True North was a 2008 exhibition at Deutsche Guggenheim; this catalog is technically not by Rebecca Solnit, but I borrowed it to read her opening essay, “The Needle Points, the Ice Melts: Thoughts Facing North.” Solnit manages a fairly broad survey of the north, framed through Mary Shelley’s Frankenstein, based on an adolescent memory of a made-for-TV version’s polar climax. She breezes through colonialist explorations, draws in some Cold War references, and ﬁnishes up by drawing a parallel between Frankenstein and climate change. Brilliant and poetic. The art is lovely too....more
Although photography generates works that can be called art — it requires subjectivity, it can lie, it gives aesthetic pleasure — photography is not, to begin with, an art form at all. Like language, it is a medium in which works of art (among other things) are made. Out of language, one can make scientiﬁc discourse, bureaucratic memoranda, love letters, grocery lists, and Balzac’s Paris. Out of photography, one can make passport pictures, weather photographs, pornographic pictures, X-rays, wedding pictures, and Atget’s Paris.
About halfway through this book, you might start to wonder if Sontag appreciates photography at all, and potentially you’ll wonder further exactly when her relationship with Annie Leibovitz started (in the late 80s, well after the publication of this book, though...more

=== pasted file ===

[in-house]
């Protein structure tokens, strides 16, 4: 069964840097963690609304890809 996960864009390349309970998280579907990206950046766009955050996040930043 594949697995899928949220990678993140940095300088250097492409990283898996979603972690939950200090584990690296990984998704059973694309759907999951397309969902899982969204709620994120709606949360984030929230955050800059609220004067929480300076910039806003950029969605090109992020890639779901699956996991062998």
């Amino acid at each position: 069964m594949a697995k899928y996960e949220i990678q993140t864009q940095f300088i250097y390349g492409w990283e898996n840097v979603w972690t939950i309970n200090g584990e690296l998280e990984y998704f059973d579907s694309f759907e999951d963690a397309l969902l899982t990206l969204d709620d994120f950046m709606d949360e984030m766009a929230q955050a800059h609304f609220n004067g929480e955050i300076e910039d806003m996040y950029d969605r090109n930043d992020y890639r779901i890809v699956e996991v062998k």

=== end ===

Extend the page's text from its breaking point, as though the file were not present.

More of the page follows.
4'33"is one of the most misunderstood pieces of music ever written and yet, at times, one of the the avant-garde’s best understood as well. Many presume that the piece’s purpose was deliberate provocation, an attempt to insult, or get a reaction from, the audience. For others, though, it was a logical turning point to which other musical developments had inevitably led, and from which new ones would spring. For many, it was a kind of artistic prayer, a bit of Zen performance theater that opened the ears and allowed one to hear the world anew.
Kyle Gann prefaces this look at Cage’s most widely recognized piece by addressing his own background with Cage and
A memoir for anyone who gets a little romantic about New York City in the 1960s and 1970s, Smith sketches out her early years in the city and her relationship with Robert Mapplethorpe. Early on they were lovers, but for most of their time together (and up until Mapplethorpe’s death from AIDS in 1989), they had what could be called an artistic partnership. They shared their early, struggling years, both knowing they wanted to be artists but not knowing exactly how to go about it. The process of their experimentations and insertion of themselves into the art scene as well as the battle to just stay aﬂoat with very little during a time of growing crime make up most...more
Kind of the Camera Lucida on ﬁne art, this book is based on the BBC documentary of the same name. Seven essays, three composed entirely of images and four primarily of text that aren’t too heavy with the theory. Of those that are textual, they look at the mystiﬁcation of art —
Many of these assumptions no longer accord with the world as it is. (The world-as-it-is is more than pure objective facts, it includes consciousness.) Out of true with the present, these assumptions obscure the past. They mystify rather than clarify. The past is never there waiting to be discovered, to be recognized for exactly what it is. History always constitutes the relation between a present and...more